President Robert Mugabe has rejected claims Zimbabwe is a fragile state by claiming it is the most highly-developed country in Africa after South Africa, according to reports.

A 'fragile' state is a low-income country characterised by weak capacity and/or weak legitimacy leaving citizens vulnerable to both natural and man-made shocks.

In 2016, Zimbabwe was the 16th most fragile state in the Fragile States Index out of 178 states surveyed. The world's most fragile state was Somalia followed by South Sudan (2nd) and the Central African Republic (third), based on 12 social, economic and political indicators.

During a panel discussion at the World Economic Forum (WEF) meeting in Durban, South Africa, Mugabe was asked by the panel chair Anton du Plessis whether Zimbabwe was a fragile state.

Zimbabwe is gripped by drought and teeters on the verge of total economic collapse. Facing a cash shortage, the Finance Ministry was repeatedly been forced to delay pay for civil servants – including doctors and the military and authorities imposed strict limits on the amount that ordinary people can withdraw from bank accounts.

According to a journalist who was tweeting the discussion, du Plessis asked: "Do you agree, Mr President, is Zimbabwe a fragile state?"

After laughing, Mugabe told the panel chair, "This isn't true", before adding "Zimbabwe is the most highly-developed country in Africa. After South Africa, (I) want to see another country as highly developed."

Based on IMF data, Zimbabwean's average annual income between 2009 and 2013 was around $589 (£410). In contrast, South Africans earned more than $11,000 per year (£7,600) on average. The World Bank, however, said that while growth in 2016 was low at 0.4% it is predicted to grow by 3.8% this year.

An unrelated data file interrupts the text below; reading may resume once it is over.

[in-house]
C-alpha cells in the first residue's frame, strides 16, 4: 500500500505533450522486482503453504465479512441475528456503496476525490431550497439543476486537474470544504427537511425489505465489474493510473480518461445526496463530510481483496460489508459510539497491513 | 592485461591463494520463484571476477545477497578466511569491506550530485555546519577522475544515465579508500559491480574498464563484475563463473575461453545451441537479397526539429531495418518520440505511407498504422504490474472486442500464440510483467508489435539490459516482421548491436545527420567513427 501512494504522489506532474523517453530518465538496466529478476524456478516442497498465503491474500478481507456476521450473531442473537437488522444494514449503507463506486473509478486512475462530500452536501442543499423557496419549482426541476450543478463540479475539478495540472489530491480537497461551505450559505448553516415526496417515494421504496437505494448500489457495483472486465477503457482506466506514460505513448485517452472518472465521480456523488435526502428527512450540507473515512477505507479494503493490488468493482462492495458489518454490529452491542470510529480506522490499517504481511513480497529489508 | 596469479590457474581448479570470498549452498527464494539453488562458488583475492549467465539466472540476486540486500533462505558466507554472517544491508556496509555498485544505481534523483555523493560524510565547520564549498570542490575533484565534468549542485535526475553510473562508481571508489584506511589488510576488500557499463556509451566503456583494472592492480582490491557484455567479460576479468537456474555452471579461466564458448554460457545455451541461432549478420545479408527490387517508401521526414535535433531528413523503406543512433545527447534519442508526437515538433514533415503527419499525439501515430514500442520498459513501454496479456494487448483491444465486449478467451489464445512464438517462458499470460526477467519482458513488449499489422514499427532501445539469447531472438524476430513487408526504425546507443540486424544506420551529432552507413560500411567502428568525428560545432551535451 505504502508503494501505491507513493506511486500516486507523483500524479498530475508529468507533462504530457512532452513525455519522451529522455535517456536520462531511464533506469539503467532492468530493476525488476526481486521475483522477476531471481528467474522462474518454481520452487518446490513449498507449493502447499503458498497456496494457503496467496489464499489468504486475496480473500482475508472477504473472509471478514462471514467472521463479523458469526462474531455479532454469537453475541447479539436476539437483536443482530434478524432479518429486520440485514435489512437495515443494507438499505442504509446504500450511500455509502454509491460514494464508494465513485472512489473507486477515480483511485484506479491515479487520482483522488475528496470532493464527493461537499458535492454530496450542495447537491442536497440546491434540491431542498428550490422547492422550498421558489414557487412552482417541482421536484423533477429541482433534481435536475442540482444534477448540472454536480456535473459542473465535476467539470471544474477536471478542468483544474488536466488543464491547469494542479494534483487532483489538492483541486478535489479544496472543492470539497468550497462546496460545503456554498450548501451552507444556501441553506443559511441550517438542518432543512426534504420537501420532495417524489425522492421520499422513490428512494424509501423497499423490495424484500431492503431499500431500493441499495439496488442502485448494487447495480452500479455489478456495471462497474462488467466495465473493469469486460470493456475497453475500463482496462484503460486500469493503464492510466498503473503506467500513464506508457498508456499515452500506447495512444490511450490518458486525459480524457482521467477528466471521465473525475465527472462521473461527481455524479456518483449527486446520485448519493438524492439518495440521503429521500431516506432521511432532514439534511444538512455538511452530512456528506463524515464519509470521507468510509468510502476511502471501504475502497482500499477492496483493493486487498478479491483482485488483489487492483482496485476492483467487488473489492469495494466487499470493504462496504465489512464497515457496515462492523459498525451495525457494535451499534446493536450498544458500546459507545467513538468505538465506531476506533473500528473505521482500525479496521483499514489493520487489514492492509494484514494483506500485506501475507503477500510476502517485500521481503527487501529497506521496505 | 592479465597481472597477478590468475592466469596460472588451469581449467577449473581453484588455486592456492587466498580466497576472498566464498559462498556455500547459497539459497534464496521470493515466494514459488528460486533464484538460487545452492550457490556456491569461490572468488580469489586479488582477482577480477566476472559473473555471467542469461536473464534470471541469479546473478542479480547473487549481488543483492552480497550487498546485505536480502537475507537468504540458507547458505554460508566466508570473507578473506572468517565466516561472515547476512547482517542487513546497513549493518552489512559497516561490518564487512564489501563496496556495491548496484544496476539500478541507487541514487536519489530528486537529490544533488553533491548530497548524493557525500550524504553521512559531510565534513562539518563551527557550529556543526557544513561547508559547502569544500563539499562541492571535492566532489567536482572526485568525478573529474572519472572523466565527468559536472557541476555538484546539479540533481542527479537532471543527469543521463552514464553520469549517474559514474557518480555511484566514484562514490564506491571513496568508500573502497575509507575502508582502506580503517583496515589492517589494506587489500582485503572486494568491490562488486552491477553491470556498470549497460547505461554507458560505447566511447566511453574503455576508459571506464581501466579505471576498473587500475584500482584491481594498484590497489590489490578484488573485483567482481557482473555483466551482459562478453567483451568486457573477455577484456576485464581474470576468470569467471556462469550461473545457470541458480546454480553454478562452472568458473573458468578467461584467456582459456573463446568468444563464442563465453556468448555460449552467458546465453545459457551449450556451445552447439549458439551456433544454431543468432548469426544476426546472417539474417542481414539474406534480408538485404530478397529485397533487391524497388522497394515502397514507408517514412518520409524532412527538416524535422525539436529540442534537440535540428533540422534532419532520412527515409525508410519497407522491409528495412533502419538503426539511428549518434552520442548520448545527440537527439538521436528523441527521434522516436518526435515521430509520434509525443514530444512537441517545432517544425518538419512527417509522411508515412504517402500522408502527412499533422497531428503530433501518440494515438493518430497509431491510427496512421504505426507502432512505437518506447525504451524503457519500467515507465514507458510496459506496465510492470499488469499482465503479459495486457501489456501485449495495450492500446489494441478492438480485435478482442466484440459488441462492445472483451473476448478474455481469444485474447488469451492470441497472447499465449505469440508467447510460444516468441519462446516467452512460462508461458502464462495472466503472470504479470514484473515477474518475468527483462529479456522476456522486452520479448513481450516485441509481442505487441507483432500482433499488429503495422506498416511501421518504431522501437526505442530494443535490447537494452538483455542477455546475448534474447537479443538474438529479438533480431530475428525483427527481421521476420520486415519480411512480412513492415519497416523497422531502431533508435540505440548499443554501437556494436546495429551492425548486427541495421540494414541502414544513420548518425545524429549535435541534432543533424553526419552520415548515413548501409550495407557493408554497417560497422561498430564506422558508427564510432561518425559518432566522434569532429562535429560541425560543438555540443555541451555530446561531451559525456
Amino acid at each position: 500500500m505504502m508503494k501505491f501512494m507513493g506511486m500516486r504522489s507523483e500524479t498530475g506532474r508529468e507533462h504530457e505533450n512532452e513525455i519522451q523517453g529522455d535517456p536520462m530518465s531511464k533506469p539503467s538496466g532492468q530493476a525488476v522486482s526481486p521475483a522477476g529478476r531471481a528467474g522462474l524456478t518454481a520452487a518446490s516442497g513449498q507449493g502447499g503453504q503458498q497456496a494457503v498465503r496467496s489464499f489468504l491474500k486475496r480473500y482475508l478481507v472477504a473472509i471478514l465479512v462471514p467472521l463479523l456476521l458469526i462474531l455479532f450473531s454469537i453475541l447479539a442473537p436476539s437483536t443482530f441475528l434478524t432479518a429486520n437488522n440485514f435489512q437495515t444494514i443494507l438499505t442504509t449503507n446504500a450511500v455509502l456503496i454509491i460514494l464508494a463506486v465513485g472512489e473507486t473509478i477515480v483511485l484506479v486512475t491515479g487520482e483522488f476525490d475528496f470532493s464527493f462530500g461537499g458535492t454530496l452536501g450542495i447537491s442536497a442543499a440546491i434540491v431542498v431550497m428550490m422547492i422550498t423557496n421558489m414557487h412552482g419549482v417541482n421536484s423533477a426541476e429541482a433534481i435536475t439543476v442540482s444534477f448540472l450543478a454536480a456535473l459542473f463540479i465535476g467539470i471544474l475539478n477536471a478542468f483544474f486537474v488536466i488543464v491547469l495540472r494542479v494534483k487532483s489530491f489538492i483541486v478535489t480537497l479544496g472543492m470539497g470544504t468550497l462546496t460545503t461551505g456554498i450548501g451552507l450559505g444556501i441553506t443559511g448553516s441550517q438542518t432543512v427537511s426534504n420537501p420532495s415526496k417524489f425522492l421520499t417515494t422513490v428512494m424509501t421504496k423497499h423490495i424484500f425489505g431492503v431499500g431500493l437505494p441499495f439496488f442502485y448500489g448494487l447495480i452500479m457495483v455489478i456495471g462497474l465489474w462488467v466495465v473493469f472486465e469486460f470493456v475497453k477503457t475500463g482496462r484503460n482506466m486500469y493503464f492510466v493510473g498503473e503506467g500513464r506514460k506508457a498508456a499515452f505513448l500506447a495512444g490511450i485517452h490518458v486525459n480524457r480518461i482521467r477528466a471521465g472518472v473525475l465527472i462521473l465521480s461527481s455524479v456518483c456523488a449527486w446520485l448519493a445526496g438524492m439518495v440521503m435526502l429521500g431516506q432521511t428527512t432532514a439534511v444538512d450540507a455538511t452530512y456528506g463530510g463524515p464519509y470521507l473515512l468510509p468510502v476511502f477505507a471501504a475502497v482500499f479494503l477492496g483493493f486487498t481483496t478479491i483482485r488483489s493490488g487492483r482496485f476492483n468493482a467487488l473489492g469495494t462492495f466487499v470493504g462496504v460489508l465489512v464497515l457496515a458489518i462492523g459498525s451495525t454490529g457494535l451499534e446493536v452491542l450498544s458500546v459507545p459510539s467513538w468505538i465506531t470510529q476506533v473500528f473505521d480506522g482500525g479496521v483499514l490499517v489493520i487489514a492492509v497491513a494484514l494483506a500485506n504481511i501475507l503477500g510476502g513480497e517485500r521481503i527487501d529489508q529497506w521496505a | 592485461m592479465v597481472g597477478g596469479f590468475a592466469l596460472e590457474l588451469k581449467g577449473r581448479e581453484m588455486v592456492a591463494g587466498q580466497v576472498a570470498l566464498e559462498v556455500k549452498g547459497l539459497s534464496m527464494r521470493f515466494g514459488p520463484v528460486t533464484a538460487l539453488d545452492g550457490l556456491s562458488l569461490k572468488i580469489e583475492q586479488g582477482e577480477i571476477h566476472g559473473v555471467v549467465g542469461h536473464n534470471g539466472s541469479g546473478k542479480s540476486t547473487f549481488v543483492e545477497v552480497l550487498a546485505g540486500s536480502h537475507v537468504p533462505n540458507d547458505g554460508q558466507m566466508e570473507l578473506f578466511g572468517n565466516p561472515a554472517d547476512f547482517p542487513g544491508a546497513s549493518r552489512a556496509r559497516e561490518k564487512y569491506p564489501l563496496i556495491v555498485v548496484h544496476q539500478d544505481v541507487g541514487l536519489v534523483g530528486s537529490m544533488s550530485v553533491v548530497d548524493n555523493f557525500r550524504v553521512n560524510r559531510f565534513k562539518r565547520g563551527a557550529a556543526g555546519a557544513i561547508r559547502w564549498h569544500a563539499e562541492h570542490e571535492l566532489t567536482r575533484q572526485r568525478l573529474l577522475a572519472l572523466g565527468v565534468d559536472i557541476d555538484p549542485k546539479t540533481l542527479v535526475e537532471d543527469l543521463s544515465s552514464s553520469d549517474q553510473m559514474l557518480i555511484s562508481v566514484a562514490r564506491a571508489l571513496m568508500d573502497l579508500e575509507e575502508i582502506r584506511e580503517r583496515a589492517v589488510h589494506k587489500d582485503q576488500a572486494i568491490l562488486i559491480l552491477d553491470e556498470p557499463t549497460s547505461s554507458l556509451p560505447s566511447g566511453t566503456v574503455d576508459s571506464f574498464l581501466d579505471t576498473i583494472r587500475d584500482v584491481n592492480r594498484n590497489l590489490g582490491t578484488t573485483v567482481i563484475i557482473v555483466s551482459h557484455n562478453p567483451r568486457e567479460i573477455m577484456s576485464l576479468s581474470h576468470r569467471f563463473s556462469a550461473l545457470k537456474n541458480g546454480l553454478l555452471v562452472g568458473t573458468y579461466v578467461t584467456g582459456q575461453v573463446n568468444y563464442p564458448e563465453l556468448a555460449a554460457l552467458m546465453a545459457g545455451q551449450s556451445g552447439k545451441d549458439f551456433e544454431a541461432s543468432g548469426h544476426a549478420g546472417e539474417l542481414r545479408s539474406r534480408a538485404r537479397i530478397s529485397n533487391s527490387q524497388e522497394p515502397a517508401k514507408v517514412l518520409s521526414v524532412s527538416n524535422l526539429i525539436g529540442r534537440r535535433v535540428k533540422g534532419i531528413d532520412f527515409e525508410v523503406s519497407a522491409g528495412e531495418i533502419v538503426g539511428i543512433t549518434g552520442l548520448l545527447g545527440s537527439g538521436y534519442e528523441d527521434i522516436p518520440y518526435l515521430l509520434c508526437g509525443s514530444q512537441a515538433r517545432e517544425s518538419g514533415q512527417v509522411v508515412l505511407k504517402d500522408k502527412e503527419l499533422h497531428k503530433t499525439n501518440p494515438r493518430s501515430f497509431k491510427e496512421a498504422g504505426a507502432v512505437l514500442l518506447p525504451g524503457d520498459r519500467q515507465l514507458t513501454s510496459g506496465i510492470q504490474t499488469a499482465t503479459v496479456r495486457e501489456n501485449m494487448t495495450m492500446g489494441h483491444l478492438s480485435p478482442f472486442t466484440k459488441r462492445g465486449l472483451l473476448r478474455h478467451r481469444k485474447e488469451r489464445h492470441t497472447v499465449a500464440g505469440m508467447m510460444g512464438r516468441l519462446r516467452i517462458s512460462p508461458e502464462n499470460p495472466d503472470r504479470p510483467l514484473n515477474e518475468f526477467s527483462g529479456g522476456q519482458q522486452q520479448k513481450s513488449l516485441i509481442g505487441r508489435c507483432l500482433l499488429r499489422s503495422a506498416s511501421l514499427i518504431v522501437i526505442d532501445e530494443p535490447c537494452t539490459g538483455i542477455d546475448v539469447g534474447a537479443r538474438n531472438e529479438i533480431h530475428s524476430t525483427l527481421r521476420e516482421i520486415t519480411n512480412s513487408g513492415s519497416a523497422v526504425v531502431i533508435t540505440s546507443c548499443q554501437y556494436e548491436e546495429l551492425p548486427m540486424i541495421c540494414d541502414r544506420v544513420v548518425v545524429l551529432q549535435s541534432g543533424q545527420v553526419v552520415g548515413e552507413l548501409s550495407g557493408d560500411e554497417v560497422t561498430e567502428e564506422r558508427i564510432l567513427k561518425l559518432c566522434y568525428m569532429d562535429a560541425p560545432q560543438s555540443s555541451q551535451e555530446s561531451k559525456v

"I don't think of us as a fragile state from an economic point of view. Yes, we have our problems... but we have resources, perhaps more than the average country... and our agriculture is very viable and this year we will have a bumper harvest," Mugabe said, highlighting the nation's production of "maize, tobacco, many other crops".

"We are not a poor country, can't be a fragile state," Mugabe said, despite thousands of households already coping with food scarcity due to lack of rainfall for two consecutive seasons.

Mugabe went on explaining how Zimbabwe has 14 universities, a literacy rate of over 90% – "The highest in Africa, yet they talk of us as a fragile state".

Tensions have been rising in Zimbabwe as Mugabe has come under pressure over how his government has handled the economy, amid high unemployment, allegations of corruption and cash shortages. Led by dozens of social movements that mushroomed in Zimbabwe in 2016, street protests have become frequent.